Tornto Film Festival Sets 281 Films For 1997 Event
by Eugene Hernandez
An overwhelming 281 films from will screen at the 1997 Toronto Film
Festival, which runs September 4-13. A twenty five page fax with the
complete lineup jammed indieWIRE's FAX machine yesterday; the list is a
who's who of contemporary filmmakers from around the world, including:
John Sayles, Wayne Wang, Atom Egoyan, Marleen Gorris, Spike Lee,
Agnieszka Holland, Alan Rudolph, Abel Ferrara, Antonia Bird, Takeshi
Kitano, Errol Morris, Hal Hartley, Wong Kar-Wai, Michael Apted, Noah
Baumbach, Mike Figgis, Sally Potter, James Toback, Jim Jarmusch, Zhang
Yimou, Chris Hegedus and D.A. Pennebaker, Alain Berliner, and Olivier
At the very least, the Toronto Film Festival is widely considered among
the top four film festivals in the world, alongside Cannes, Berlin and
Venice (it was rated number one in an LA TIMES industry poll). The
event, which will host 350 sales and acquisitions executives, lures $7.5
million in tourism and packs a $30 million economic wallop for its host
The world premiere of Jean-Jacques Annaud's new film, "Seven Years in Tibet", will be the capper to ten days of screenings, at the 1997 Toronto
Film Festival, the event's Director Piers Handling revealed yesterday.
The film stars Brad Pitt and features David Thewlis ("Naked"). Among the
world premieres in the Festival's "Gala" section are: "The Assignment",
directed by Christian Duguay and starring Donald Sutherland, Ben
Kingsley and Aidan Quinn; "Gattaca", directed by Andrew Niccol, and
starring Uma Thurman and Ethan Hawke; and "Artemisia", directed by Agnes
Merlet. North American premieres in the section include: "Chinese Box",
directed by Wayne Wang and starring Jeremy Irons, Gong Li and Maggie
Cheung; "The Wings of the Dove", directed by Iain Softley, and starring
Helena Bonham Carter and Linus Roache.
Seven world premieres are also have been added to the festival's
"Special Presentations," program, they are: "Le Bassin de Jw", directed by
Joao Cesar Monteiro; "The Apostle", produced, directed by, written by and
starring Robert Duvall; "The Spanish Prisoner", written and directed by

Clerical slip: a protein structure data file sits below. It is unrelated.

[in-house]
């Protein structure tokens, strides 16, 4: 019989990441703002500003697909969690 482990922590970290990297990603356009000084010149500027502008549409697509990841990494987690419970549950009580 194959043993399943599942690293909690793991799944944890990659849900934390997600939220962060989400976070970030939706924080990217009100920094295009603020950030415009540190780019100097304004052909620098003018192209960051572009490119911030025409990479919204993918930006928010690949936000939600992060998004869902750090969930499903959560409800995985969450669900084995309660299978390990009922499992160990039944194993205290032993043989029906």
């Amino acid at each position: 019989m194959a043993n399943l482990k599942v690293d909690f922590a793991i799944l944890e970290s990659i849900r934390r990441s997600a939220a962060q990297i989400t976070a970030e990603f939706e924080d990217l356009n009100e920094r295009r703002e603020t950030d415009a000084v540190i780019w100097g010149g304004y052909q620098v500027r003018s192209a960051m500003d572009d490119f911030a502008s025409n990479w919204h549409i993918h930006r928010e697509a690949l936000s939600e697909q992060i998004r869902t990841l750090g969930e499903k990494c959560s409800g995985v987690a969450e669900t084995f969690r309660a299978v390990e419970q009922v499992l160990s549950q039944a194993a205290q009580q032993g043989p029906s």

David Mamet and starring Campbell Scott and Steve Martin; "Afterglow",
directed by Alan Rudolph and starring Nick Nolte, Julie Christie, Lara
Flynn Boyle and Jonny Lee Miller; Hal Hartley's new film, "Henry Fool";
the debut work from Peter O'Fallon, entitled "Suicide Kings", starring
Christopher Walken; and James Toback's "Two Girls and a Guy", starring
Robert Downey, Jr.
A new festival program, entitled "The Masters," showcases the latest
work from what organizers call, "some of the world's most celebrated
auteurs. Among the filmmakers included in the section are: Zhang Yimou
("Keep Cool"); Michael Haneke ("Funny Games", "The Castle"); Jaime Humberto
Hermosillo ("Esmeralda Comes by Night"); Mani Ratham ("The Duo"); Alexandr
Sokurov ("Mother and Son"); Krzystof Kieslowski ("The Scar"); Manoel de
Oliviera ("Journey to the Beginning of the World"); and Claude Jutra ("Mon Oncle Antoine").
The Contemporary World Cinema section includes films from throughout the
world, among them:"Keep the Aspidistra Flying" (UK), directed by Robert
Bieman and starring Richard E. Grant and Helena Bonham Carter; "Love and Death on Long Island" (USA), directed by Richard Kwietniowski and starring
John Hurt; "Happy Together" (Taiwan), directed by Wong Kar-Wai; "Delirium"
(Philippines), directed by Peque Gallaga and Lore Reyes; "Suzaku" (Japan),
directed by Namoi Kawase; "Nettoyage a Sec" (France), directed by Anne
Fontaine; "Obsession" (Germany), directed by Peter Sehr; "Insomnia"
(Norway), directed by Erik Skjoldbjaerg; "Sue" (United States), directed
by Amos Kollek; "Gummo" (United States), directed by Harmony Korine.
Among other sections set for this year's festival are: Balkan Cinema:
Home Truths; Director's Spotlight; Real to Reel; Discovery; Dialogues:
Talking with Pictures; Perspective Canada; Planet Africa; and Symposium
'97, a wide array of panel discussions.
[For the complete lineup, visit the Festival's website]